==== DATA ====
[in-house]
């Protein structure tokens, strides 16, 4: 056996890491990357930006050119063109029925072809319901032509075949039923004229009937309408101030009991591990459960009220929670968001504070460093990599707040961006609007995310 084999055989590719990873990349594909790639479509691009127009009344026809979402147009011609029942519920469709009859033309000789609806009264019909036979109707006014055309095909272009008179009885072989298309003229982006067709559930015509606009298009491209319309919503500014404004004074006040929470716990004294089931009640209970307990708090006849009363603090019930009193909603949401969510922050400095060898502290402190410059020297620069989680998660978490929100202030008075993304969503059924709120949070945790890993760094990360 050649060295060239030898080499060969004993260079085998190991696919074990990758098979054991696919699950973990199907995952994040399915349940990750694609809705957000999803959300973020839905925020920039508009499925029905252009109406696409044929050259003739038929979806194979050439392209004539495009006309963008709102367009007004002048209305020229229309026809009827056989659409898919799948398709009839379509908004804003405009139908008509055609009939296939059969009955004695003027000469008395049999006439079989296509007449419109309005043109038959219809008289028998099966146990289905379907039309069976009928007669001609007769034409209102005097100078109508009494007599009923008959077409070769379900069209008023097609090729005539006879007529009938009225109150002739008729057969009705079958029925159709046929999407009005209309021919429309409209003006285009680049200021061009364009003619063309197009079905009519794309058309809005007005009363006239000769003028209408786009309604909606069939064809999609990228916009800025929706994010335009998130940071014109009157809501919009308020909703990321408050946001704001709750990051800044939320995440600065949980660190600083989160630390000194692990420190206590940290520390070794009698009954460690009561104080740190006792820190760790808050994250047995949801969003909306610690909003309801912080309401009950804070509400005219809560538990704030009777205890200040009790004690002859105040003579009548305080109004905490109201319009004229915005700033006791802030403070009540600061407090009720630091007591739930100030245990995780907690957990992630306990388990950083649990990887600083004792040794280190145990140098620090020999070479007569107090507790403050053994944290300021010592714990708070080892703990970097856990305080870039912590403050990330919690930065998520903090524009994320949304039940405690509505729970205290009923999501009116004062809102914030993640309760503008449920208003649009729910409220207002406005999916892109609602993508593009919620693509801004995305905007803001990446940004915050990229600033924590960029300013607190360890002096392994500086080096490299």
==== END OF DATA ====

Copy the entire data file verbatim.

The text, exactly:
[in-house]
């Protein structure tokens, strides 16, 4: 056996890491990357930006050119063109029925072809319901032509075949039923004229009937309408101030009991591990459960009220929670968001504070460093990599707040961006609007995310 084999055989590719990873990349594909790639479509691009127009009344026809979402147009011609029942519920469709009859033309000789609806009264019909036979109707006014055309095909272009008179009885072989298309003229982006067709559930015509606009298009491209319309919503500014404004004074006040929470716990004294089931009640209970307990708090006849009363603090019930009193909603949401969510922050400095060898502290402190410059020297620069989680998660978490929100202030008075993304969503059924709120949070945790890993760094990360 050649060295060239030898080499060969004993260079085998190991696919074990990758098979054991696919699950973990199907995952994040399915349940990750694609809705957000999803959300973020839905925020920039508009499925029905252009109406696409044929050259003739038929979806194979050439392209004539495009006309963008709102367009007004002048209305020229229309026809009827056989659409898919799948398709009839379509908004804003405009139908008509055609009939296939059969009955004695003027000469008395049999006439079989296509007449419109309005043109038959219809008289028998099966146990289905379907039309069976009928007669001609007769034409209102005097100078109508009494007599009923008959077409070769379900069209008023097609090729005539006879007529009938009225109150002739008729057969009705079958029925159709046929999407009005209309021919429309409209003006285009680049200021061009364009003619063309197009079905009519794309058309809005007005009363006239000769003028209408786009309604909606069939064809999609990228916009800025929706994010335009998130940071014109009157809501919009308020909703990321408050946001704001709750990051800044939320995440600065949980660190600083989160630390000194692990420190206590940290520390070794009698009954460690009561104080740190006792820190760790808050994250047995949801969003909306610690909003309801912080309401009950804070509400005219809560538990704030009777205890200040009790004690002859105040003579009548305080109004905490109201319009004229915005700033006791802030403070009540600061407090009720630091007591739930100030245990995780907690957990992630306990388990950083649990990887600083004792040794280190145990140098620090020999070479007569107090507790403050053994944290300021010592714990708070080892703990970097856990305080870039912590403050990330919690930065998520903090524009994320949304039940405690509505729970205290009923999501009116004062809102914030993640309760503008449920208003649009729910409220207002406005999916892109609602993508593009919620693509801004995305905007803001990446940004915050990229600033924590960029300013607190360890002096392994500086080096490299």